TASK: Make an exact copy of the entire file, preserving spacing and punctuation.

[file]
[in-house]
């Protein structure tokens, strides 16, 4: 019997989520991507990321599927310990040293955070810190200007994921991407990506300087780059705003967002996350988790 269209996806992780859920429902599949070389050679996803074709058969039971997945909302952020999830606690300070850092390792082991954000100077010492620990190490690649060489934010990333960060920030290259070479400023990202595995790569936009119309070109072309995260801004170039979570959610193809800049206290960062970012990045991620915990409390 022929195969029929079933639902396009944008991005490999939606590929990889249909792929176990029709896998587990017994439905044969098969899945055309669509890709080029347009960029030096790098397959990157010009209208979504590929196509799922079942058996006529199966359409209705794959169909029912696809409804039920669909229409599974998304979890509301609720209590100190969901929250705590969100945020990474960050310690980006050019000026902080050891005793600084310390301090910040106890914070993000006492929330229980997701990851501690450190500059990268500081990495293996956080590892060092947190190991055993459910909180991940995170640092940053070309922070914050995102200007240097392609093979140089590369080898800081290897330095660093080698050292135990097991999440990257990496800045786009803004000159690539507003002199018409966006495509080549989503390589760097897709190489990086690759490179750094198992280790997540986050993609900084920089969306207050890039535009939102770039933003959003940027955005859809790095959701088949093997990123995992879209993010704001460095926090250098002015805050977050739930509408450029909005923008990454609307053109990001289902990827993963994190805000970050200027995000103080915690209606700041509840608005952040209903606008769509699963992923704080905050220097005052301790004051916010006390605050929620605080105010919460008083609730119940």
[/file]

[in-house]
């Protein structure tokens, strides 16, 4: 019997989520991507990321599927310990040293955070810190200007994921991407990506300087780059705003967002996350988790 269209996806992780859920429902599949070389050679996803074709058969039971997945909302952020999830606690300070850092390792082991954000100077010492620990190490690649060489934010990333960060920030290259070479400023990202595995790569936009119309070109072309995260801004170039979570959610193809800049206290960062970012990045991620915990409390 022929195969029929079933639902396009944008991005490999939606590929990889249909792929176990029709896998587990017994439905044969098969899945055309669509890709080029347009960029030096790098397959990157010009209208979504590929196509799922079942058996006529199966359409209705794959169909029912696809409804039920669909229409599974998304979890509301609720209590100190969901929250705590969100945020990474960050310690980006050019000026902080050891005793600084310390301090910040106890914070993000006492929330229980997701990851501690450190500059990268500081990495293996956080590892060092947190190991055993459910909180991940995170640092940053070309922070914050995102200007240097392609093979140089590369080898800081290897330095660093080698050292135990097991999440990257990496800045786009803004000159690539507003002199018409966006495509080549989503390589760097897709190489990086690759490179750094198992280790997540986050993609900084920089969306207050890039535009939102770039933003959003940027955005859809790095959701088949093997990123995992879209993010704001460095926090250098002015805050977050739930509408450029909005923008990454609307053109990001289902990827993963994190805000970050200027995000103080915690209606700041509840608005952040209903606008769509699963992923704080905050220097005052301790004051916010006390605050929620605080105010919460008083609730119940």